The diagnosis of peripheral nerve loss is an exacting clinical procedure. This requires a basic knowledge of anatomy, including the variations and anomalies. This also includes various specific tests, such as testing for vibratory sensibility with tuning forks, the presence or absence of sweating, the evaluation of sensibility with two-point discrimination, and the von Frey pressure test. Motor function should be evaluated as to both quantity and quality of impairment. The indications for blocking adjacent nerves with local anaesthetic agent are defined and cannot be overemphasized. Electrodiagnostic studies and vascular testing are important for a complete clinical evaluation. The significance of the interrelationship between the nervous system and the vascular system and their relationship in assessing end results should be considered on an individual basis in every case.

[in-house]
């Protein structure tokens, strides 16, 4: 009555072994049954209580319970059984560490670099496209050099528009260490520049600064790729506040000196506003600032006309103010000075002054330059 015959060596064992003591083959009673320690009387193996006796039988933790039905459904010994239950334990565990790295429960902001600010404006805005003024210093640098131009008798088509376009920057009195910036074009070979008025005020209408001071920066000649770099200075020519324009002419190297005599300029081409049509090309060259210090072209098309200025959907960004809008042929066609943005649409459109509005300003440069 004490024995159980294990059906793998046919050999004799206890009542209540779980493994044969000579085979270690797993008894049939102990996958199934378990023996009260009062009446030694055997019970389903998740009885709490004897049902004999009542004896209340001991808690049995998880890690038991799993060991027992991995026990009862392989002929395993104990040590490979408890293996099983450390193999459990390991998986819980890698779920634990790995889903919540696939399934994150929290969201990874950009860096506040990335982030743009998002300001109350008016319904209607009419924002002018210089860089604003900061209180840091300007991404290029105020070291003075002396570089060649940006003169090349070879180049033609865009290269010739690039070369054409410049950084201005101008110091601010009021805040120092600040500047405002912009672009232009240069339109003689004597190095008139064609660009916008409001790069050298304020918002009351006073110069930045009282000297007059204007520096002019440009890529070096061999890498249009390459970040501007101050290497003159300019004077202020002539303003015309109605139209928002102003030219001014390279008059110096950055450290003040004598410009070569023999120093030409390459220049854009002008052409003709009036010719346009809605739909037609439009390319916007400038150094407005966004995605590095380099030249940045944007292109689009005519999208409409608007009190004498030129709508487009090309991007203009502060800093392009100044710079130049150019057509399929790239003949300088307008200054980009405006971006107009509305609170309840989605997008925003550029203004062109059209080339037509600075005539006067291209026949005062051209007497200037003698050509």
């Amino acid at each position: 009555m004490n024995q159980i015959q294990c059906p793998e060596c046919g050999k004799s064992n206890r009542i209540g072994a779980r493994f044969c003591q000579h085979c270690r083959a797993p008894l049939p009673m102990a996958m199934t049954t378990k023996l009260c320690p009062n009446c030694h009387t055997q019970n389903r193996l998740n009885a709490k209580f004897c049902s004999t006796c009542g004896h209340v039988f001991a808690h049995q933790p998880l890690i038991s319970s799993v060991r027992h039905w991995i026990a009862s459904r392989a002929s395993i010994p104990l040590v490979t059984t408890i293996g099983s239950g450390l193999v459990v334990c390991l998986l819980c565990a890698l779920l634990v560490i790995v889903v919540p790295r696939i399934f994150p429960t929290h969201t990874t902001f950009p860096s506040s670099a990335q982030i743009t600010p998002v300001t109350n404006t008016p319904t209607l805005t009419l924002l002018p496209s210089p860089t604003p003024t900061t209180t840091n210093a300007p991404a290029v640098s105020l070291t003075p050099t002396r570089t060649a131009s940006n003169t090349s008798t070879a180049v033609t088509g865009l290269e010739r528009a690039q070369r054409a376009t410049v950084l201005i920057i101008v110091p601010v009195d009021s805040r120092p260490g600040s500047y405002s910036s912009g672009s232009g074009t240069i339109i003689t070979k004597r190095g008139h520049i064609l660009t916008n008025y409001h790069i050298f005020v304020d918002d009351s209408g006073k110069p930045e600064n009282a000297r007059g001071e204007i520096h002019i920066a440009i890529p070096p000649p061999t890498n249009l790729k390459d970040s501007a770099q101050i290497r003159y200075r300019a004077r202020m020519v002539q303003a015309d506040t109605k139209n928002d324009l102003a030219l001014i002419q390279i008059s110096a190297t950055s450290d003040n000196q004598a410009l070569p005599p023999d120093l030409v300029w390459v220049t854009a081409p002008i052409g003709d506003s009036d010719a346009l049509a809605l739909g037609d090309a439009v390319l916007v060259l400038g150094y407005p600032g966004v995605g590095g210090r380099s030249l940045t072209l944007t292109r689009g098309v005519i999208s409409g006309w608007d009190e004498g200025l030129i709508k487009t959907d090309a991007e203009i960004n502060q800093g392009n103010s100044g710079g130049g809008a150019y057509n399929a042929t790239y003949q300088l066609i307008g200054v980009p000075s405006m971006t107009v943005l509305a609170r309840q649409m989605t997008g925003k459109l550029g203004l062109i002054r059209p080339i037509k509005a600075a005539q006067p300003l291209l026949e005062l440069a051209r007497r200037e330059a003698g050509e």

ASJC Scopus subject areas
- Orthopedics and Sports Medicine